Sirens of Titan is a joy to read. If Slaughter House 5 is an attempt to offer hope in the light of war, to offer life back to those who for no good reason were deprived of their life in WWII, then Sirens of Titan is a meditation on God and human destiny. Who said God bears any resemblence to the Christian God? If our God is merely our creators, well what if our creators more resemble the product they created? That product would be us, our species, life on this earth, which encompasses life, death, suffering, and general disregard of life at the unit of an single creature. Not to mention numerous flaws in our character, judgments, and perceptions. This the parable Vonnegut offers in this book. His meditation is as wonderous and as uncomfortable as life itself: who ever told you (or us) that we are in charge? And who cooked up this concept of a benevolent God, a concept seemingly created in utter disregard for the world we exist in and observe, none observing more closely than Vonnegut.
Anonymous More than 1 year ago
This+day+will+always+be+remembered+as+the+day+I+got+hooked+on+Vonnegut.+This+is+my+first+exposure+to+the+writings+of+Kurt+Vonnegut%2C+and+I+certainly+wasn%27t+disappointed.+
stellamaymarie More than 1 year ago
one of the best books written by the greatest writer of our time. read it.
Anonymous More than 1 year ago
Sc-fii comedy psicodelic drama that has a special place in my heart
_________jt_________ on LibraryThing More than 1 year ago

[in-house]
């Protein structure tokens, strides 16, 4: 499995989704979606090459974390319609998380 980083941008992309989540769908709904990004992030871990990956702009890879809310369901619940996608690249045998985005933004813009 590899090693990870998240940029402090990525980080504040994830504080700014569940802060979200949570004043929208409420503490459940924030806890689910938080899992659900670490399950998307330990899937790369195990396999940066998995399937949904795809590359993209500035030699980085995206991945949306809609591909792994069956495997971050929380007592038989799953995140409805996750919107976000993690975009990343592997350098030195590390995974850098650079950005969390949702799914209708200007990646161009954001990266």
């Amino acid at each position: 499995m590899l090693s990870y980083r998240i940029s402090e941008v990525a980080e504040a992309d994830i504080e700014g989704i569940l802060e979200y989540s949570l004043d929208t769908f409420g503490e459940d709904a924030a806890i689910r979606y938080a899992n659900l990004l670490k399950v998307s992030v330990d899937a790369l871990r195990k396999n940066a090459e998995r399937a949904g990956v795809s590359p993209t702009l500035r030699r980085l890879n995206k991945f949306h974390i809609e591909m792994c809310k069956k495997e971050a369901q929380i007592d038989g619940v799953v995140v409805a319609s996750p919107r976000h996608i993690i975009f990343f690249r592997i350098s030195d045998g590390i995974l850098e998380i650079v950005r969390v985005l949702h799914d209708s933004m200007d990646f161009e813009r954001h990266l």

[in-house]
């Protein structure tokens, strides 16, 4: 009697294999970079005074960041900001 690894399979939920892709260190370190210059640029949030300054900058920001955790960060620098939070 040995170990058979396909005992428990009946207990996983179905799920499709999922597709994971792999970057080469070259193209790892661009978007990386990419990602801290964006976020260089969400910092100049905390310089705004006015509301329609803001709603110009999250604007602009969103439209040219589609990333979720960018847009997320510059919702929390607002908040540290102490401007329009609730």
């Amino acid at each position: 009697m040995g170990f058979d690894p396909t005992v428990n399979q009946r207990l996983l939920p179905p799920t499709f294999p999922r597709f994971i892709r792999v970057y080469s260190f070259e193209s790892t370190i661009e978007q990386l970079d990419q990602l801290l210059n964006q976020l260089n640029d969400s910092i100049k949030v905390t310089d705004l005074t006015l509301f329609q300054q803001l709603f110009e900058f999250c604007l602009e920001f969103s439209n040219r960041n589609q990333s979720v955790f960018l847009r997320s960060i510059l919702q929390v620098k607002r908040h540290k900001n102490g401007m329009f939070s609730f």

It feels like it took me forever to finish The Sirens of Titan. That feeling has more to do with my reaction to the material than the difficulty, though, because Sirens is an easy read. In general, whenever something happens that would take a long time to narrate, Vonnegut saves himself the trouble by simply summarizing the action. In this way, Vonnegut packs the eventful seventy-four years of Malachi Constant's life into 320 trade paperback pages. This time-saving summarization hit a nerve for me, though, because it illuminated even more clearly the primary characteristic of this novel's plot, one of my least favorite characteristics of any bad plot, which is when they don't grow organically, but serve only as an infrastructure for the author to make snarky remarks about whatever suits his fancy. And indeed, for snark, Vonnegut can hardly be topped. Few aspects of human civilization go unridiculed, and Vonnegut's ridicule is just and mordant...however, I only found it amusing for awhile. Then it began to grow tiresome. I'm at a period of my life now where I'm trying to learn not to hate people so much, trying to see the good in the world rather than endless hopelessness. So while I can see the quality here, and I can see why people love Vonnegut, The Sirens of Titan just wasn't for me, right now.